Created by L.A. Morse
— Jake, on aging.
Jake is a hoot; long-retired from the Shamus Game, ornery and unapologetic. At 78, he’s just hanging on, living out his days on park benches and a tiny two-bedroom house with a dying lawn, reading trashy detective paperbacks, smoking a little weed, and pissed off at finding himself old and barely solvent. He’s also preoccupied with his own death (in a great running gag, he keeps envisioning his obituary). Not that he’s planning to go gentle into that good night, mind you– this old bastard’s not going to wait until any final moment to rage.
And then Sal the Salami, an old gangster he once brought down, shows up and makes Jake an offer he can’t refuse. Suddenly, Jake’s out on the streets again, working an honest-to-goodness case, and enjoying the hell out of it, even as he grouses and bitches about it. He even enlists the aid of several pals from the old days.
In a giddy, if premature, burst of triumph, Jake proudly thumps his chest, “I had done it. I had fucking well done it. I had showed them– whoever they were–that Jake Spanner could still cut the mustard. That he was good for something more than sitting in a park, absorbing sunlight. Dammit! He had planned an investigation, and run it, and pulled it off. The old dick was still around.”
It’s that outburst that reveals the true spirit of defiance in this book. It doesn’t shy away from the reality of old age and death–it faces it head on, and spits in its face. Death may be coming for all of us, but as Jake says, “Not yet, goddammit. Not just yet.”
The Old Dick (1981) was a surprisingly tough, non-sentimental look at crime and old age, and won an Edgar for Best Paperback Original for author Morse, a displaced Los Angeleno who was living in Toronto. He also wrote a couple of books featuring tough guy P.I. Sam Hunter (“They’re trash, but I like ‘em!,”according to our friend Chris Mills).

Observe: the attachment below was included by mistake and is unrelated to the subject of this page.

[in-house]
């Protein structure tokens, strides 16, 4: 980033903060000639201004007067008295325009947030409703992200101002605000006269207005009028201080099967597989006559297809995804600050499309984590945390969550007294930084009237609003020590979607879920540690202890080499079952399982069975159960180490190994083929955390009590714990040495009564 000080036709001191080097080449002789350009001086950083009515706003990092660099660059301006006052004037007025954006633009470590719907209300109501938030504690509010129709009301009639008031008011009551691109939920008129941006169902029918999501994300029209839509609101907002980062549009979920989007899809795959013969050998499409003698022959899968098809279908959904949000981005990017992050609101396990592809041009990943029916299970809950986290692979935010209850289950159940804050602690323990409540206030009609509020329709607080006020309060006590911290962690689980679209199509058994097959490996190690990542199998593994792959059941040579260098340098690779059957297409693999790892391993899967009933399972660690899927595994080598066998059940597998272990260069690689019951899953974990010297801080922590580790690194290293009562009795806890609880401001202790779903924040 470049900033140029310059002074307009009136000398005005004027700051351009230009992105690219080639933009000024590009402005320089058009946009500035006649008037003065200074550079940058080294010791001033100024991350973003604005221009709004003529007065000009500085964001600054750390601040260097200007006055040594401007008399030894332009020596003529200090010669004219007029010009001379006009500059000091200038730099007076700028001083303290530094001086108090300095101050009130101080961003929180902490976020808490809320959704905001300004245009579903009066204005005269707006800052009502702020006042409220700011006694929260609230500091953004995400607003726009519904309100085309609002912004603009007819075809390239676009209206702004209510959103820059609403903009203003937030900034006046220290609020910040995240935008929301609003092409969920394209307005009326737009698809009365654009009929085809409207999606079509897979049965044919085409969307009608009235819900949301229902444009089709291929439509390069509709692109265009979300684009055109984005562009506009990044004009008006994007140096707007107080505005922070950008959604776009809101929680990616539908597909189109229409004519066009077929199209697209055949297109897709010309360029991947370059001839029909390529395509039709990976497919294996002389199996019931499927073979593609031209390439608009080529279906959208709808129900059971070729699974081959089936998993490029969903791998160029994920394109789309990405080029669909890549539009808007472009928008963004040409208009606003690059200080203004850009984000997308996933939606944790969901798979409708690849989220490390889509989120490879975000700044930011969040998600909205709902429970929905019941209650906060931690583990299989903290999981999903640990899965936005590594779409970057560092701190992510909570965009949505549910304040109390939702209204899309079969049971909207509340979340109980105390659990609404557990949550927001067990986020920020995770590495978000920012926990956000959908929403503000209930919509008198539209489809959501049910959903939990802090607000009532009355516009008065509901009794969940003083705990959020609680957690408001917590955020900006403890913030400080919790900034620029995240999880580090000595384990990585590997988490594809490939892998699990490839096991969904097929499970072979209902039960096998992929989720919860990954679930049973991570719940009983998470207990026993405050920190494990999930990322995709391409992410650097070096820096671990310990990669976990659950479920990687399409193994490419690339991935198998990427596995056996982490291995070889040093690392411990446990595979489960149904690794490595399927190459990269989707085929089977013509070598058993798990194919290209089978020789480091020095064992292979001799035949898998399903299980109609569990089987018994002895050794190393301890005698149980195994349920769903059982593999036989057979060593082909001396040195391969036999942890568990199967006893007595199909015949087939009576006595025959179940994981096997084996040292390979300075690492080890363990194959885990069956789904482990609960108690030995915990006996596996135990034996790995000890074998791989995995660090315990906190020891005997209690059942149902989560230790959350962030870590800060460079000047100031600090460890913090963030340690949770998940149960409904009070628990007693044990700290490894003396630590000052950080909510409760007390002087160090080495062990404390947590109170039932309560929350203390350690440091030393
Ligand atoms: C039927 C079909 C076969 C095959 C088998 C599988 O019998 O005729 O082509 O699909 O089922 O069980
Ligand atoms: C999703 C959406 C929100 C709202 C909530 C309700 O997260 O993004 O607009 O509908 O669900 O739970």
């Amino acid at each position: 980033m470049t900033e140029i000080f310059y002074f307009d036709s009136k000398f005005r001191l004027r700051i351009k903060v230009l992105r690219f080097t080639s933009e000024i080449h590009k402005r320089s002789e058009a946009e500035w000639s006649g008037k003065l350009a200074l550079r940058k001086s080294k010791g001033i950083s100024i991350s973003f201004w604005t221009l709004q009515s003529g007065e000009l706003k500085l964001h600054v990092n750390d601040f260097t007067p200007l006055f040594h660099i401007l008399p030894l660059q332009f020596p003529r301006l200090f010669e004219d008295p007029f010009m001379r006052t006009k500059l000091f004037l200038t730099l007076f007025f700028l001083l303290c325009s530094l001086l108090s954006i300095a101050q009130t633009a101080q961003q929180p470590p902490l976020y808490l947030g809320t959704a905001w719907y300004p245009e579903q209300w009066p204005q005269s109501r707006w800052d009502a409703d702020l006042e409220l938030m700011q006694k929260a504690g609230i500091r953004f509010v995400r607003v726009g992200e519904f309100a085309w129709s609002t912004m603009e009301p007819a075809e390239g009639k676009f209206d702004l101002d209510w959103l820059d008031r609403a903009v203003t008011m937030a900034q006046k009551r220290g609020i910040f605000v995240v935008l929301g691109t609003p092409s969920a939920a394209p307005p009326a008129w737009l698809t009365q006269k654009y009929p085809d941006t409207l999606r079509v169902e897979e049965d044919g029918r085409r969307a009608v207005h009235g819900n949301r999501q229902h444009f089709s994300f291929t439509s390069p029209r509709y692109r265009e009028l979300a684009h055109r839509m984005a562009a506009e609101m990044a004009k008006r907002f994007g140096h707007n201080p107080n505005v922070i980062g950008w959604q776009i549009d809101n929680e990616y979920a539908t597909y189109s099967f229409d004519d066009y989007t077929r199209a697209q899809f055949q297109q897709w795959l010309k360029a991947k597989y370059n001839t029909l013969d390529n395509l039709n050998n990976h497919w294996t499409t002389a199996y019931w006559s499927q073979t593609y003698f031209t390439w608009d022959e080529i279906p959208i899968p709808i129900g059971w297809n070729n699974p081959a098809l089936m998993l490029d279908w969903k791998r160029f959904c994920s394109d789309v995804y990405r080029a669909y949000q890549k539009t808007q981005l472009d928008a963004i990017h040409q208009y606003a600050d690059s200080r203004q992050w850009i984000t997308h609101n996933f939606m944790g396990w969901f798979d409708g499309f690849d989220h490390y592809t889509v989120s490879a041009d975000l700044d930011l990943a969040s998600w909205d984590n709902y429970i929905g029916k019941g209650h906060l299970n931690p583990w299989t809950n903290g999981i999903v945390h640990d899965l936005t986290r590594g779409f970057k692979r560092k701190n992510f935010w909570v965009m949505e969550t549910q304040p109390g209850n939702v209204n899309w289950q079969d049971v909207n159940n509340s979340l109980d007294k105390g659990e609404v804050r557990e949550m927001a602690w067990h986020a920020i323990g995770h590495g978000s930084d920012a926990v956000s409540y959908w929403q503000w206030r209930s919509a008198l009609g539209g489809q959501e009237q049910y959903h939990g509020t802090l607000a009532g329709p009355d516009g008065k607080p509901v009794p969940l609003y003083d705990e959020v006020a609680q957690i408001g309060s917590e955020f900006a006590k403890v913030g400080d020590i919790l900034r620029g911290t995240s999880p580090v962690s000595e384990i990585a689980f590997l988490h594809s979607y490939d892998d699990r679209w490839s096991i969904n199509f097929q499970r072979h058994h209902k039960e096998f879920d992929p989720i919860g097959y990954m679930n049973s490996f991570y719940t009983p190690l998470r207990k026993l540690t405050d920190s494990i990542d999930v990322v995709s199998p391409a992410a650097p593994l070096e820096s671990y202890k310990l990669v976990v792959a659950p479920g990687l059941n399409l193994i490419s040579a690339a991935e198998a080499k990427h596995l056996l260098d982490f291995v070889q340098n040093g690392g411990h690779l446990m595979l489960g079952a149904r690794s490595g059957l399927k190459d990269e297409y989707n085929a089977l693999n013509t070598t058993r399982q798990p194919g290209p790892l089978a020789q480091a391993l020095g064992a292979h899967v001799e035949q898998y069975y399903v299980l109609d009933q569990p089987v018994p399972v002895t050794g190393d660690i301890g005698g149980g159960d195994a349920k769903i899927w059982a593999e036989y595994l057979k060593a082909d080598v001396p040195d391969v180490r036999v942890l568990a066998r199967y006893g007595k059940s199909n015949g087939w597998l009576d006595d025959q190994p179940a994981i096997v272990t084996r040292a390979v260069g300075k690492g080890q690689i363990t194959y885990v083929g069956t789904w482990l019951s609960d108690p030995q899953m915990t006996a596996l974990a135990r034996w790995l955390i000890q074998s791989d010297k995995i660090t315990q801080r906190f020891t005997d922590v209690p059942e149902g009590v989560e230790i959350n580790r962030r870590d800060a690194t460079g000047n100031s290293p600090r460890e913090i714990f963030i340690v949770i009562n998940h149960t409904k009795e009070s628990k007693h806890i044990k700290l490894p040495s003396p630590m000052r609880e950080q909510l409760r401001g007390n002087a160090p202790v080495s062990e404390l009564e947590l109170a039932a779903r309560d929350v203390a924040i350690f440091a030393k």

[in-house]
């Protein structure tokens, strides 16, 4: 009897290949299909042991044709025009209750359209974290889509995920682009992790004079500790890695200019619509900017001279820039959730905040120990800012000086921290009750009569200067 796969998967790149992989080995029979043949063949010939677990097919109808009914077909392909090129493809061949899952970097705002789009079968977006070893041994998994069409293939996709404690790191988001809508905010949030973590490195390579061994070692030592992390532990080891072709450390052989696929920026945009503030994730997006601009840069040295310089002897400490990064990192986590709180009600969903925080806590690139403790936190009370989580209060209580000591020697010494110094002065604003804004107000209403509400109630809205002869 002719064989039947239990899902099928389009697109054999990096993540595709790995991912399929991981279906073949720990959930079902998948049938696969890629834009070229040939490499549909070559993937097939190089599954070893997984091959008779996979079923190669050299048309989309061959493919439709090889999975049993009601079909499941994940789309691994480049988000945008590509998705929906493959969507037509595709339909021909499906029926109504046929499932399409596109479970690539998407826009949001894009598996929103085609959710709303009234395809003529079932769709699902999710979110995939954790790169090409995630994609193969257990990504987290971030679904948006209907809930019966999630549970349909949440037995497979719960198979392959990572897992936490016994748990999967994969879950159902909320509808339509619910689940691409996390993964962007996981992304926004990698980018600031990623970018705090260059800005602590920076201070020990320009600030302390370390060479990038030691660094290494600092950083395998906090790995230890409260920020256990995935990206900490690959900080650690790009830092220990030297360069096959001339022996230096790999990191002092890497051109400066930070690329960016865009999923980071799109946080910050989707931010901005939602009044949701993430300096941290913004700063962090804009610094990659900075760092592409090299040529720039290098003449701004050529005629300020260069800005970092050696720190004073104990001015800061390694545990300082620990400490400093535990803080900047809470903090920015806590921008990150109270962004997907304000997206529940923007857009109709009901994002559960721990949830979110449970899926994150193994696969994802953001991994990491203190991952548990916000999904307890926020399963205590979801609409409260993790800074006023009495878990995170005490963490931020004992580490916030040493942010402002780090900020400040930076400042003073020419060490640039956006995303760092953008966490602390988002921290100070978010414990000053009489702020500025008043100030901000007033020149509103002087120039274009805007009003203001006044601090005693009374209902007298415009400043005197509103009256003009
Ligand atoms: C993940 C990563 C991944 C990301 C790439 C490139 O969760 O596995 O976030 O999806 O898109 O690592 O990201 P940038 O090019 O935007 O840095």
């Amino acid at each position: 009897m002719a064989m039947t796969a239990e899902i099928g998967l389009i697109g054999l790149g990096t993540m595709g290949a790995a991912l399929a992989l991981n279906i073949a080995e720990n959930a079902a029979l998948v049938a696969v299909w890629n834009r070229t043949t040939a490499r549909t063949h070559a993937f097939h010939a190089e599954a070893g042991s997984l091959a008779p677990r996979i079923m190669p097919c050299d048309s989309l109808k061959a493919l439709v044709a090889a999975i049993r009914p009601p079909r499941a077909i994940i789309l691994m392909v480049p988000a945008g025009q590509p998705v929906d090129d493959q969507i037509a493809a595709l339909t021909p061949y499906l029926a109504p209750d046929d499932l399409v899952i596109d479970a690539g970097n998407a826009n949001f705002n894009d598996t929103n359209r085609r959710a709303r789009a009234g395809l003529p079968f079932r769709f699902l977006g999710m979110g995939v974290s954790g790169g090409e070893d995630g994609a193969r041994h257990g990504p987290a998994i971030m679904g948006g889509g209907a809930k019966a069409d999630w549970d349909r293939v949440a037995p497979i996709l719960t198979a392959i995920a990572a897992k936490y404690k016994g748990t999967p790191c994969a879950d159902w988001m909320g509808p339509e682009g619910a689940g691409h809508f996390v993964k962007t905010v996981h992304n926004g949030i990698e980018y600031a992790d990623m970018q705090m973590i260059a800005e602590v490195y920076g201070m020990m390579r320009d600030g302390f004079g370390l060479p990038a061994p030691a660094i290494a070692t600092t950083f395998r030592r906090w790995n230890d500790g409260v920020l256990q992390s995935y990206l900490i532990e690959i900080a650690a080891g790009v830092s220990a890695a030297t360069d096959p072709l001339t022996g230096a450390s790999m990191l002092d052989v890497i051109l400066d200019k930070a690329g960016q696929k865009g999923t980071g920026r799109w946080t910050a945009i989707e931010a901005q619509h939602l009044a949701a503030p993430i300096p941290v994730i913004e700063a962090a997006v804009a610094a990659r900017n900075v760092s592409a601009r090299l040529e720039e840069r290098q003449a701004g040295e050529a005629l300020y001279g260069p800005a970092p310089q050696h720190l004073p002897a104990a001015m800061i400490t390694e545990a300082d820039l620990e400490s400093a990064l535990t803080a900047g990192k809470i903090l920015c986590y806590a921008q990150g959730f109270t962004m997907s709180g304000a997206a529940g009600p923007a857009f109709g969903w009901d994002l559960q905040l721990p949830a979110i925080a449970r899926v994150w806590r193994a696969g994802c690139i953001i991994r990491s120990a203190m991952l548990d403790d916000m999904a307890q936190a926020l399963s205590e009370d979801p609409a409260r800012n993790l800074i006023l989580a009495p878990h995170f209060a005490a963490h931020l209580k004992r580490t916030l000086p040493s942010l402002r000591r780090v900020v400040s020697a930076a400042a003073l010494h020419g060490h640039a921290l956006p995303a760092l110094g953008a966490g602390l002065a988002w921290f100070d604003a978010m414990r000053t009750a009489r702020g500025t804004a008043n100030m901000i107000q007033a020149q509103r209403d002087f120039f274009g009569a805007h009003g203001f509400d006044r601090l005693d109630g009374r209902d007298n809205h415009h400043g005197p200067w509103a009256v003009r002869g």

There was even a made-for-TV movie adaptation of The Old Dick, retitled the more polite Jake Spanner, Private Eye, featuring Robert Mitchum as Jake (sounds like good casting to me), and scripted and produced by Andrew Fenady, the guy who brought us The Man With Bogart’s Face.
Ric Meyers, in a review in The Armchair Detective (Summer 1990) considered the result “feeble but well-meaning,” and most reviews pretty much I’ve found pretty much agree, although several thought Mitchum’s performance deserved a better film.
- “It’s utterly timeless. Jake Spanner, a retired private detective in his late 70s, is a great character, cranky, sarcastic, introspective about getting old and past loves and friends … and he grows his pot in his backyard… this spirit of rebellion that drives the novel, the fact that it never ignores the idea of death, but challenges it, mocks it, and reminds us never to give up, no matter how many hurtles you have to jump over… It’s a true forgotten classic… and I wish it was back in print.”
— Cameron Hughes, as part of The Rap Sheet’s One Book Project
- JAKE SPANNER, PRIVATE EYE
(1989, USA Network)
(aka “Hoodwinked”, “The Old Dick”)
Teleplay by Andrew J. Fenady
Based on the novel, “The Old Dick” by L.A. Morse
Directed by Lee H. Katzin
Executive Producer: Andrew J. Fenady
Starring Robert Mitchum as JAKE SPANNER
Also starring Ernest Borgnine, Laurie Latham, Stella Stevens, John Mitchum, James Mitchum, Dick Van Patten, Sheree North, Kareem Abdul-Jabbar
- Hand Me Down My Walking Cane…
Call it “Geezer Noir” if you must, but these old dicks ain’t goin’ gentle into that good night…
THE DICK OF THE DAY
- November 2, 2023
The Bottom Line: This cranky, pot-smoking 78-year-old LA dick refuses to go gently into that good night. And he ain’t waiting until the final moment to rage, either.
Respectfully submitted by Kevin Burton Smith.